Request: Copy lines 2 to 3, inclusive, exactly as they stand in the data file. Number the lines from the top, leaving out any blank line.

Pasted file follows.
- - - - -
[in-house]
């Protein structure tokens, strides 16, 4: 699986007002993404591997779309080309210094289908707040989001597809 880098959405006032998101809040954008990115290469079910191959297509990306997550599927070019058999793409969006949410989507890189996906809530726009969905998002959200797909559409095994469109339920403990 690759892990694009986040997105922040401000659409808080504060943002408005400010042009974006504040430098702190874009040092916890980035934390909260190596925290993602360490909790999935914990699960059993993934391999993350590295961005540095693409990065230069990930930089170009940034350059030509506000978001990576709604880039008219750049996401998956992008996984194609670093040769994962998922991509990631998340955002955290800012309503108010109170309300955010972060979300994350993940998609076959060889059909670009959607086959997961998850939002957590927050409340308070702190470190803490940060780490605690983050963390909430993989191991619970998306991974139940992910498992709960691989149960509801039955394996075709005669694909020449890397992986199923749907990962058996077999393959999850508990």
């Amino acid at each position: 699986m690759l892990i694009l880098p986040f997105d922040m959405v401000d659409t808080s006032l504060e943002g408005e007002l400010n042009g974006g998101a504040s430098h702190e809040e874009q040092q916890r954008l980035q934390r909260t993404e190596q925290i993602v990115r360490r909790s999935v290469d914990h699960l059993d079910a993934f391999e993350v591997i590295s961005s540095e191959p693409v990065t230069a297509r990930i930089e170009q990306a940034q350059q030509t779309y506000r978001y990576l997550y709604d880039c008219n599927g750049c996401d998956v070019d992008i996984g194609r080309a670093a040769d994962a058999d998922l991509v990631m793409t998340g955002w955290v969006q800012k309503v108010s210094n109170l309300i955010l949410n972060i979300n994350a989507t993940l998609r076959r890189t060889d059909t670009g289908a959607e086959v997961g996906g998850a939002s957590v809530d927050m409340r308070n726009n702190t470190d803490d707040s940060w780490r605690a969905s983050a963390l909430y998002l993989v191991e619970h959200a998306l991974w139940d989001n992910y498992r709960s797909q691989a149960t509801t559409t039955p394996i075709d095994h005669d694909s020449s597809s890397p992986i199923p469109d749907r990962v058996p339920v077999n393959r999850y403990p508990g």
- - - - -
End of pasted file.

């Protein structure tokens, strides 16, 4: 699986007002993404591997779309080309210094289908707040989001597809 880098959405006032998101809040954008990115290469079910191959297509990306997550599927070019058999793409969006949410989507890189996906809530726009969905998002959200797909559409095994469109339920403990 690759892990694009986040997105922040401000659409808080504060943002408005400010042009974006504040430098702190874009040092916890980035934390909260190596925290993602360490909790999935914990699960059993993934391999993350590295961005540095693409990065230069990930930089170009940034350059030509506000978001990576709604880039008219750049996401998956992008996984194609670093040769994962998922991509990631998340955002955290800012309503108010109170309300955010972060979300994350993940998609076959060889059909670009959607086959997961998850939002957590927050409340308070702190470190803490940060780490605690983050963390909430993989191991619970998306991974139940992910498992709960691989149960509801039955394996075709005669694909020449890397992986199923749907990962058996077999393959999850508990």
């Amino acid at each position: 699986m690759l892990i694009l880098p986040f997105d922040m959405v401000d659409t808080s006032l504060e943002g408005e007002l400010n042009g974006g998101a504040s430098h702190e809040e874009q040092q916890r954008l980035q934390r909260t993404e190596q925290i993602v990115r360490r909790s999935v290469d914990h699960l059993d079910a993934f391999e993350v591997i590295s961005s540095e191959p693409v990065t230069a297509r990930i930089e170009q990306a940034q350059q030509t779309y506000r978001y990576l997550y709604d880039c008219n599927g750049c996401d998956v070019d992008i996984g194609r080309a670093a040769d994962a058999d998922l991509v990631m793409t998340g955002w955290v969006q800012k309503v108010s210094n109170l309300i955010l949410n972060i979300n994350a989507t993940l998609r076959r890189t060889d059909t670009g289908a959607e086959v997961g996906g998850a939002s957590v809530d927050m409340r308070n726009n702190t470190d803490d707040s940060w780490r605690a969905s983050a963390l909430y998002l993989v191991e619970h959200a998306l991974w139940d989001n992910y498992r709960s797909q691989a149960t509801t559409t039955p394996i075709d095994h005669d694909s020449s597809s890397p992986i199923p469109d749907r990962v058996p339920v077999n393959r999850y403990p508990g």